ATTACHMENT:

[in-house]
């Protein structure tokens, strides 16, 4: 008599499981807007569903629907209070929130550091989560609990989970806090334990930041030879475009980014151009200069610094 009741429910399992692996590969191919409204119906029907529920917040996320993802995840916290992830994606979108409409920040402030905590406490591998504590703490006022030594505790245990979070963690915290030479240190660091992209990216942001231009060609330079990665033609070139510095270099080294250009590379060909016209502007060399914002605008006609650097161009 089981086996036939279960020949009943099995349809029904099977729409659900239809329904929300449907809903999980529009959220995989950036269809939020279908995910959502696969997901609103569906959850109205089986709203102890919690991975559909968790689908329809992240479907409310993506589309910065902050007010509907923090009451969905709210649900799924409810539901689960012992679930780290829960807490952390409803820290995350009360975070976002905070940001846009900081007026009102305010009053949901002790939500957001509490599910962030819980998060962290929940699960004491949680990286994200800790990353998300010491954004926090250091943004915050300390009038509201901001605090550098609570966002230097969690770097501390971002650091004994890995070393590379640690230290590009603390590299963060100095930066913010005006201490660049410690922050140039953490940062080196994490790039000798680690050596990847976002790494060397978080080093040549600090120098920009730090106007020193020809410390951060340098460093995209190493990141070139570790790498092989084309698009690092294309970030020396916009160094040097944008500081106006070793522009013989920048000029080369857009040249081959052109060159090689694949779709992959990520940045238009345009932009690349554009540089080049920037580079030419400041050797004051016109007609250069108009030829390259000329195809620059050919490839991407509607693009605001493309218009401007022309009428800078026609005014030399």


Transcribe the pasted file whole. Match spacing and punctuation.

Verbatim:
[in-house]
């Protein structure tokens, strides 16, 4: 008599499981807007569903629907209070929130550091989560609990989970806090334990930041030879475009980014151009200069610094 009741429910399992692996590969191919409204119906029907529920917040996320993802995840916290992830994606979108409409920040402030905590406490591998504590703490006022030594505790245990979070963690915290030479240190660091992209990216942001231009060609330079990665033609070139510095270099080294250009590379060909016209502007060399914002605008006609650097161009 089981086996036939279960020949009943099995349809029904099977729409659900239809329904929300449907809903999980529009959220995989950036269809939020279908995910959502696969997901609103569906959850109205089986709203102890919690991975559909968790689908329809992240479907409310993506589309910065902050007010509907923090009451969905709210649900799924409810539901689960012992679930780290829960807490952390409803820290995350009360975070976002905070940001846009900081007026009102305010009053949901002790939500957001509490599910962030819980998060962290929940699960004491949680990286994200800790990353998300010491954004926090250091943004915050300390009038509201901001605090550098609570966002230097969690770097501390971002650091004994890995070393590379640690230290590009603390590299963060100095930066913010005006201490660049410690922050140039953490940062080196994490790039000798680690050596990847976002790494060397978080080093040549600090120098920009730090106007020193020809410390951060340098460093995209190493990141070139570790790498092989084309698009690092294309970030020396916009160094040097944008500081106006070793522009013989920048000029080369857009040249081959052109060159090689694949779709992959990520940045238009345009932009690349554009540089080049920037580079030419400041050797004051016109007609250069108009030829390259000329195809620059050919490839991407509607693009605001493309218009401007022309009428800078026609005014030399």